Zoo deer to be used to feed Sundarbans tigers
Kolkata: To ease congestion inside the enclosures of the fast-breeding animals the Alipore zoo in Kolkata and a deer park in West Bengal have taken to releasing some of its captive spotted deer in the wild in the Sundarbans.
According to wildlife experts, the transfer of the deer to the forest by wildlife authorities of the state, apart from helping the deer live in a more natural environment, would improve the food supply for the Sundarbans' tigers that have often been straying into villages in search of cattle, and attacking people.
But some conservationists do not support translocation of captive deer to the wild.
"Deer born in captivity must find it very difficult to acclimatise themselves in a terrain as wild and as hostile as the Sundarbans.
"It is not true that the tigers' prey base is in any crisis," said Biswajit RoyChowdhury, secretary of the Kolkata-based wildlife NGO Nature, Environment and Wildlife Society (News).
Spotted deer, also called chital in India, is the most common deer species in the country. Chitals breed fast even in captivity and so the deer population in the zoos and other parks has been growing rapidly.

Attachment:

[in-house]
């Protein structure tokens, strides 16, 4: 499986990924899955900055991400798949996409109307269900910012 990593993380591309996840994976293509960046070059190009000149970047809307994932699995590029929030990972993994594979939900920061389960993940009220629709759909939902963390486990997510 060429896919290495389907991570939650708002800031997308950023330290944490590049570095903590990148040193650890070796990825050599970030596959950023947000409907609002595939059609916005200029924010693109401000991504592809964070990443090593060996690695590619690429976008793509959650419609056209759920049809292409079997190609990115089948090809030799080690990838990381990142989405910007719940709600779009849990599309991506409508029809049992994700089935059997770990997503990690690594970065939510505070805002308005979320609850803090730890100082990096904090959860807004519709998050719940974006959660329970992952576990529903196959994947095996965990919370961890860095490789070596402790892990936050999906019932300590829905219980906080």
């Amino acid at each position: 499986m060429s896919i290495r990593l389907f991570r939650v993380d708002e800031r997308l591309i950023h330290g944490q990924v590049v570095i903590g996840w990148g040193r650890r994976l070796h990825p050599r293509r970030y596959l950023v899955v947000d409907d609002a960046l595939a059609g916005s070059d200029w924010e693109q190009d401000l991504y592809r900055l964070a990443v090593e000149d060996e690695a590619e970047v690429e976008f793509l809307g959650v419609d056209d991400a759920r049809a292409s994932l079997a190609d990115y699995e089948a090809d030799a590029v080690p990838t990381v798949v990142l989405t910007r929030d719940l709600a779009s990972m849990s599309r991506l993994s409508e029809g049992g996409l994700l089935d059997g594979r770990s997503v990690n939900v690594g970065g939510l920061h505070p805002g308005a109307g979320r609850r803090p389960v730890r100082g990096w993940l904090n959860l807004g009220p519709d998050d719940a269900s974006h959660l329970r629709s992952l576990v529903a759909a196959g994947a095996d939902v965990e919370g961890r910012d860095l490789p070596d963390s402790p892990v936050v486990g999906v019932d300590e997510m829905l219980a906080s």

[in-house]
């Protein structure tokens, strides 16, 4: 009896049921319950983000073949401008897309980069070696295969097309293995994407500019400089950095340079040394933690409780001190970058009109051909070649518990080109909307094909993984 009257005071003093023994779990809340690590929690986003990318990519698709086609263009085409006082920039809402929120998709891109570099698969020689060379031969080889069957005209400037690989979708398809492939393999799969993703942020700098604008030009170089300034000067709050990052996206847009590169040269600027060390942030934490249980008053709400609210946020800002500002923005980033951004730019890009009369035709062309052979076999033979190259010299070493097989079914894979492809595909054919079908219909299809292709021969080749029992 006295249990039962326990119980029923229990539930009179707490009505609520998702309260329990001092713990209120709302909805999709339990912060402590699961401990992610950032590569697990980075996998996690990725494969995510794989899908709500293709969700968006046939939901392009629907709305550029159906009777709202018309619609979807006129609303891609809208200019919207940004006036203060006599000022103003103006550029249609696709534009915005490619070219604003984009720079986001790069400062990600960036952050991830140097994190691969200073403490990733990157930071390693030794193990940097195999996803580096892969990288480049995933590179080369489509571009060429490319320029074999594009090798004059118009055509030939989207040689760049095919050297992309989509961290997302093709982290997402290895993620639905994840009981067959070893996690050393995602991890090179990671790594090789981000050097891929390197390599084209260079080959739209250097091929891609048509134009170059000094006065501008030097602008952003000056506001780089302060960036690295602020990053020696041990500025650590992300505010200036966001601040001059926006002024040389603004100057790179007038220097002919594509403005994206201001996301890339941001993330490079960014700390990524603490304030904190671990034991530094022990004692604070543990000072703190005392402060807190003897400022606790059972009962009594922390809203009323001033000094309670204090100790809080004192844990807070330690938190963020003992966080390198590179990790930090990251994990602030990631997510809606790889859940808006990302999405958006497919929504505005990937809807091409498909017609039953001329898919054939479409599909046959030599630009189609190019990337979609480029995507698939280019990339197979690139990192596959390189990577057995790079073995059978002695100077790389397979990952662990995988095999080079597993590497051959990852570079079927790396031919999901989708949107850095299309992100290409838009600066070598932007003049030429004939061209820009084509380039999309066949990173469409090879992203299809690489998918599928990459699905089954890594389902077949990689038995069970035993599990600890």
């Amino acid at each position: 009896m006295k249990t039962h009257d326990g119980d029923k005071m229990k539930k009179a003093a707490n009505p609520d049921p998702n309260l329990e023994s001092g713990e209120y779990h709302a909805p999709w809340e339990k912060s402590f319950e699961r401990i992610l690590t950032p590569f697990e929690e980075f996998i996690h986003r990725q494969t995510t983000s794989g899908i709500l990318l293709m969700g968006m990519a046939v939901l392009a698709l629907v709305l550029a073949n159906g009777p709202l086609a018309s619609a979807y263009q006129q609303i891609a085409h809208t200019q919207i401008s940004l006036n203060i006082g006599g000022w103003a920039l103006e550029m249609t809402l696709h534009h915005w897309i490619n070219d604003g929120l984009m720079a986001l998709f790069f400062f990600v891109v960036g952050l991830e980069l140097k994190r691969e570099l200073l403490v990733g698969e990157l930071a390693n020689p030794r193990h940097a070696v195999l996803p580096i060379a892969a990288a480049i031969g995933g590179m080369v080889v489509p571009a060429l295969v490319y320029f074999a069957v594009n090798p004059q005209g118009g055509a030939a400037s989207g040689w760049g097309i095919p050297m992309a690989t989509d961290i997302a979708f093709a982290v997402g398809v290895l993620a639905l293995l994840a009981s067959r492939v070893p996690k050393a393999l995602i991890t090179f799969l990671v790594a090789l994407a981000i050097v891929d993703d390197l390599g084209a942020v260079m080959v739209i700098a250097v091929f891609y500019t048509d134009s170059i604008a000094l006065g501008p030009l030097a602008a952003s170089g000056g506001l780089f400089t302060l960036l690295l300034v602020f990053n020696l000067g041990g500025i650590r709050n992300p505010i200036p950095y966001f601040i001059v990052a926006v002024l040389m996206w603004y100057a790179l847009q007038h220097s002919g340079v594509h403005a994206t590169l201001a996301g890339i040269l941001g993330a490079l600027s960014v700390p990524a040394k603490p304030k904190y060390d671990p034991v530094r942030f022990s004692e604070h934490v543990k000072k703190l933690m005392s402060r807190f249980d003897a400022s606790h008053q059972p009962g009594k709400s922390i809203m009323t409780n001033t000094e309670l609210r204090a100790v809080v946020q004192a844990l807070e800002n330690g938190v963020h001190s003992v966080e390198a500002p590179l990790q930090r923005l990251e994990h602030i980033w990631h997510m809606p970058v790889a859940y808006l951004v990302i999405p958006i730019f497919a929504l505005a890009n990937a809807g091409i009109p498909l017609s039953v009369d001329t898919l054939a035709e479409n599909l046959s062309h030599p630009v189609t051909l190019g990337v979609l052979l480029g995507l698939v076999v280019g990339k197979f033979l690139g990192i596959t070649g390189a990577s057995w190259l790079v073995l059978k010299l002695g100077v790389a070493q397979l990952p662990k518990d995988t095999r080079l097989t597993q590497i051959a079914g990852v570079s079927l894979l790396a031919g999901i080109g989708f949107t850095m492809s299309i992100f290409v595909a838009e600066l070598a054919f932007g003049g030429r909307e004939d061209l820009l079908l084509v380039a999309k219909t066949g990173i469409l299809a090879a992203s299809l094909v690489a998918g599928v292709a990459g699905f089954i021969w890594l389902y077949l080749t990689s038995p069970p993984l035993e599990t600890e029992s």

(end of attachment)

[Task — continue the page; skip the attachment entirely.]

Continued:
Located in the middle of the city, Alipore zoo can ideally house 15 or 20 chitals in its three enclosures. But now the zoo has 70 chitals in captivity.
The Bibhuti Bhushan Wildlife Sanctuary (BBWS) with the capacity to hold 150 chitals in its deer park, is housing more than 450 chitals.
In August, wildlife authorities announced that over the following "few" months up to few hundred captive chitals would be traslocated to the Sundarbans.
Although the zoo is yet to act on its plan to transfer sixty chitals to the tiger reserve, in the third week of August, 25 chitals were sent out of BBWS deer park for translocation to the Sundarbans.
However, of the 25 deer, six died on August 19, when they were being translocated to the Sundarbans reserve, 175 kilometres away from the park.
West Bengal's Chief Conservator of Forests, Atanu Raha said that the six chitals died possibly because of excessive delay in the process of translocation, after the truck in which the animals were travelling got stuck in mud for more than four hours.
"Being in very excited state during the process of translocation, the faint-hearted animals might have died of heart failure," Raha said.
"Twenty five per cent casualty during translocation of chitals is not an alarmingly high rate."